Think Your Whiny, Nasal Voice Is Sexy? Think Again!

Posted on Posted in Nasal Voice

It never ceases to amaze me the number of people who are so concerned with their visual image, watching their weight, working out, donning the most recent style of clothing, and yet are totally in the dark when it comes to the sound of their speaking voice.  If you are plagued with a voice that is nasal, whiny, high-pitched and thin, you are not doing justice to your visual image.

People recognize you by the sound of your voice.  Unfortunately, how you think you sound and how you actually sound are two different ball games.  When you leave a message on your voicemail and play it back, what does it sound like to you?  Certainly, it is different than how you sound in your head.  For many people, it is a shocking, unpleasant experience because what they hear is not recognizable:  it is not how they hear themselves.

The truth, unfortunately, is that however unpleasant that voice may sound on your voicemail, answering machine, camcorder, or other type of recording equipment, it is the image you project vocally.  It is how others recognize you.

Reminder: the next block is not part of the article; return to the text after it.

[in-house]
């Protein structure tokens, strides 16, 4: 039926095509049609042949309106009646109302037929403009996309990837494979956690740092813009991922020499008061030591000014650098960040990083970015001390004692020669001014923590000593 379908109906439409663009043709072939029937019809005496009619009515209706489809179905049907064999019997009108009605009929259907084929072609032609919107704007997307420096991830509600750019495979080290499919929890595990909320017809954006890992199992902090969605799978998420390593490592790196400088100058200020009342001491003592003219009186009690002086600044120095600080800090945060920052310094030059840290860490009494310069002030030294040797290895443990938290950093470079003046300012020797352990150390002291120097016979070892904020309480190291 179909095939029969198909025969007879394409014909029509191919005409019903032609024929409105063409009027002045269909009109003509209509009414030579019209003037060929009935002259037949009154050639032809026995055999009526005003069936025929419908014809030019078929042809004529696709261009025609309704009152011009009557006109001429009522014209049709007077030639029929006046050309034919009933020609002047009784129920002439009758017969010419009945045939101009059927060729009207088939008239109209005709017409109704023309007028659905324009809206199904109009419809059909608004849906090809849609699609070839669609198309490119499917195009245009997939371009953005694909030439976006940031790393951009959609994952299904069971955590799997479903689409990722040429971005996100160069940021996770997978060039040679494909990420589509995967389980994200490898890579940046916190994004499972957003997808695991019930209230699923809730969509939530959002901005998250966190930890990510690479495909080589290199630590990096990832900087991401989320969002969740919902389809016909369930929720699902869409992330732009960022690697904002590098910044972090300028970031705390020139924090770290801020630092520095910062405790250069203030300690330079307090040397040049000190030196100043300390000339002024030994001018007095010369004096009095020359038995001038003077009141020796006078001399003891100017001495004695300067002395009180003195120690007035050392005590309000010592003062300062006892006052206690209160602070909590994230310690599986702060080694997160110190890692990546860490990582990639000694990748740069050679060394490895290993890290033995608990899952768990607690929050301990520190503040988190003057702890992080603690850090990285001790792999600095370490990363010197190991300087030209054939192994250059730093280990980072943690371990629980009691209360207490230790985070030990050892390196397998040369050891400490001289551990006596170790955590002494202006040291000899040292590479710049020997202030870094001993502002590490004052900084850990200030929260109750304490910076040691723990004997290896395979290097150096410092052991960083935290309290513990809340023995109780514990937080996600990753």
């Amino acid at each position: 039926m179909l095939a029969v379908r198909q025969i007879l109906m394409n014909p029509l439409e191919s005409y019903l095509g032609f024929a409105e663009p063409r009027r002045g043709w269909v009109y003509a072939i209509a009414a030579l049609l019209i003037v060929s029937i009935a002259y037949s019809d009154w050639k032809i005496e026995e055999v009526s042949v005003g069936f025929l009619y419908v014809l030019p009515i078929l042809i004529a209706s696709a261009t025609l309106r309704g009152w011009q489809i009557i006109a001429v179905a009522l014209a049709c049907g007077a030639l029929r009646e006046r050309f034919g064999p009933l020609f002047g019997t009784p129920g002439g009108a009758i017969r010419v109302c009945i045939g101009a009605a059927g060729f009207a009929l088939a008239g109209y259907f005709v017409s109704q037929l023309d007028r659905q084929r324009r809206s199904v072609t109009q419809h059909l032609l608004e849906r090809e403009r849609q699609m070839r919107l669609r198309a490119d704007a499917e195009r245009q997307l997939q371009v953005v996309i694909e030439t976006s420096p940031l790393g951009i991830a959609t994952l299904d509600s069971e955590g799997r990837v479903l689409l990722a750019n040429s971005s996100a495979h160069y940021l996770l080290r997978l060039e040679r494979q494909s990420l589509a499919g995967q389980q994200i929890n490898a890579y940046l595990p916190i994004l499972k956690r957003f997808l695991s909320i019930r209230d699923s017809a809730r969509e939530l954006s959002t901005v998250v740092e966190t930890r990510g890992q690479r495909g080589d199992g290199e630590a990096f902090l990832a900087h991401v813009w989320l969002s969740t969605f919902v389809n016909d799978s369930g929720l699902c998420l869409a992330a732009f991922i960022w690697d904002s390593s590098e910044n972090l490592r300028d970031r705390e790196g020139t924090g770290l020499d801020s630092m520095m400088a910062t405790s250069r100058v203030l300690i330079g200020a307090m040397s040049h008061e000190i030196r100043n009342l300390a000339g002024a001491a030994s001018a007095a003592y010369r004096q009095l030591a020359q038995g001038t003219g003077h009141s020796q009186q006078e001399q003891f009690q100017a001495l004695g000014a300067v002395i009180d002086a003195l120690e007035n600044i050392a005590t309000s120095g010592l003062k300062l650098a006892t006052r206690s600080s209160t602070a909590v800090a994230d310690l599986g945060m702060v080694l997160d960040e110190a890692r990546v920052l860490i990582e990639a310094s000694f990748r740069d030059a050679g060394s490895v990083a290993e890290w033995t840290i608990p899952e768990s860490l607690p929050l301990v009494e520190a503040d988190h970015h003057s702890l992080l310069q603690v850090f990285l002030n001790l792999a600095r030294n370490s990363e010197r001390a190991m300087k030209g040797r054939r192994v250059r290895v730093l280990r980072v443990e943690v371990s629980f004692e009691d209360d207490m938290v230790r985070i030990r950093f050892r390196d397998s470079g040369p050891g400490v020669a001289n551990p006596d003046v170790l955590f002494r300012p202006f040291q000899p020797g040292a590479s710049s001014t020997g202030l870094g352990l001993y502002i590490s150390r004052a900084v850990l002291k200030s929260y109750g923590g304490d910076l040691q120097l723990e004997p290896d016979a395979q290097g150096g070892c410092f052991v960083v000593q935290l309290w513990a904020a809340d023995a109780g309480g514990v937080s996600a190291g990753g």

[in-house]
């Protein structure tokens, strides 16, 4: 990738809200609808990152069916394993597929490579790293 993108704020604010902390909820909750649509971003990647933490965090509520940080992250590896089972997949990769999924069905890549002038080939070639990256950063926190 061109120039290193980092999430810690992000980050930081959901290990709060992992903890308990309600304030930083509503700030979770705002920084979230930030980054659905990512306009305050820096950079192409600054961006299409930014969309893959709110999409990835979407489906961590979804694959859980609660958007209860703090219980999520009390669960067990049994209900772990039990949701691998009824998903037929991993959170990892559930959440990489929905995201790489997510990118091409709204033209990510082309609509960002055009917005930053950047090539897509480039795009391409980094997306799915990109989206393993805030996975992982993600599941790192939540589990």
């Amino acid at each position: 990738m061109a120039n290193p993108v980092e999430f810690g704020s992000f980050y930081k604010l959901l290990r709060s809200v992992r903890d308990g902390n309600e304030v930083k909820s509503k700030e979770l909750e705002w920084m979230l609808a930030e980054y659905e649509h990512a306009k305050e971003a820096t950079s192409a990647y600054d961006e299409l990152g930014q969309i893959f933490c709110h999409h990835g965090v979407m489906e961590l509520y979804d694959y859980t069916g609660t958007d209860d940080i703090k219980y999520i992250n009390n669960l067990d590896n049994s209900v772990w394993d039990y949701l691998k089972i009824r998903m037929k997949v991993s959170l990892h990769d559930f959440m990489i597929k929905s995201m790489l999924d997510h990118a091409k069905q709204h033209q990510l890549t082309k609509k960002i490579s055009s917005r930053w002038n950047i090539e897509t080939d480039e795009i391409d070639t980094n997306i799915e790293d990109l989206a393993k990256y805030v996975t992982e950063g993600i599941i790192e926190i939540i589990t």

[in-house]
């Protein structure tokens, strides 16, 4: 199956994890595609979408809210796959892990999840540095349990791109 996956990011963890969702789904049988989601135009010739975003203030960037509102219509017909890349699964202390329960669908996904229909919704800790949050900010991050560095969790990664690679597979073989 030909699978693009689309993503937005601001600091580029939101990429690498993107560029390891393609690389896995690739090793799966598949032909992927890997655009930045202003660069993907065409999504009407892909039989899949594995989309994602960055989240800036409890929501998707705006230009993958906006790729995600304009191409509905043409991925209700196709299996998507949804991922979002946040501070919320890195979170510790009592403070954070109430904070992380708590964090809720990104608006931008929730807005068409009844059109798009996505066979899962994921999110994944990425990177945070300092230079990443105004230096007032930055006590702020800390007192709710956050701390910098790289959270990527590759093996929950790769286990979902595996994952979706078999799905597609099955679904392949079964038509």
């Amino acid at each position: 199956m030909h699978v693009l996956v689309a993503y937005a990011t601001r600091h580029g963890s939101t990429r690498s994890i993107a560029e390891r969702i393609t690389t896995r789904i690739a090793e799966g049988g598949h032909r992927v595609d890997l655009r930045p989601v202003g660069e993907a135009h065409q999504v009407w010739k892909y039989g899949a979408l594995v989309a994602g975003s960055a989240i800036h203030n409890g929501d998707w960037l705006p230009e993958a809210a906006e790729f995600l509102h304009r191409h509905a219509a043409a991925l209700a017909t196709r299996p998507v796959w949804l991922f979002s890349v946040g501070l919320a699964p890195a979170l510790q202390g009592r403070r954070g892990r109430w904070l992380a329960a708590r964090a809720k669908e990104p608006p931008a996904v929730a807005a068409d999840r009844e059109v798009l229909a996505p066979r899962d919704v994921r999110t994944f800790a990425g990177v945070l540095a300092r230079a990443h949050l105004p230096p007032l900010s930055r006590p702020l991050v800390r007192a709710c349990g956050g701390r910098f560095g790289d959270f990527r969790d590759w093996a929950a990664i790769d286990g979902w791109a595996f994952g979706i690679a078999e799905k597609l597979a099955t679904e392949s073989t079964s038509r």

What is that sound saying about you?  If you find it embarrassing, how do think others perceive it?

A whiny, nasal voice in a male leaves the impression of a wimpy man because excessive nasality raises the pitch (highness or lowness of sound – not the volume which deals with loudness or softness) of the voice.  A high-pitched voice in a man does not exude masculinity or sensuality whereas a voice similar to that of Vin Diesel, Sean Connery or George Clooney does.

The female voice that is high-pitched and nasal is irritating and, in the long run, a turn-off.  Often, the strident female voice gives one the impression of a bimbo as well.  When Hollywood wanted a sensual voice to portray Jessica Rabbit in the movie, Who Framed Roger Rabbit, they didn’t select Fran Drescher.  Instead they chose Kathleen Turner.

You have a better voice inside.  It is just a matter of finding your optimum or ‘real’ voice by allowing your chest cavity to power your sound.  Most people are unfamiliar with this technique because most are using their other 4 resonators and not including their chest, the most powerful and largest of the 5 resonators.  If, for example, your voice is characterized by excessive nasality, then your nose is your primary resonator.

When you find your ‘real’ voice, you will discover a voice that is richer, deeper, warmer, and much more sensual.  And, you won’t be embarrassed hearing that fantastic voice on your voicemail to boot!


Watch Katie’s ‘before & after’ and listen to the drastic difference in her change from nasal to wonderful!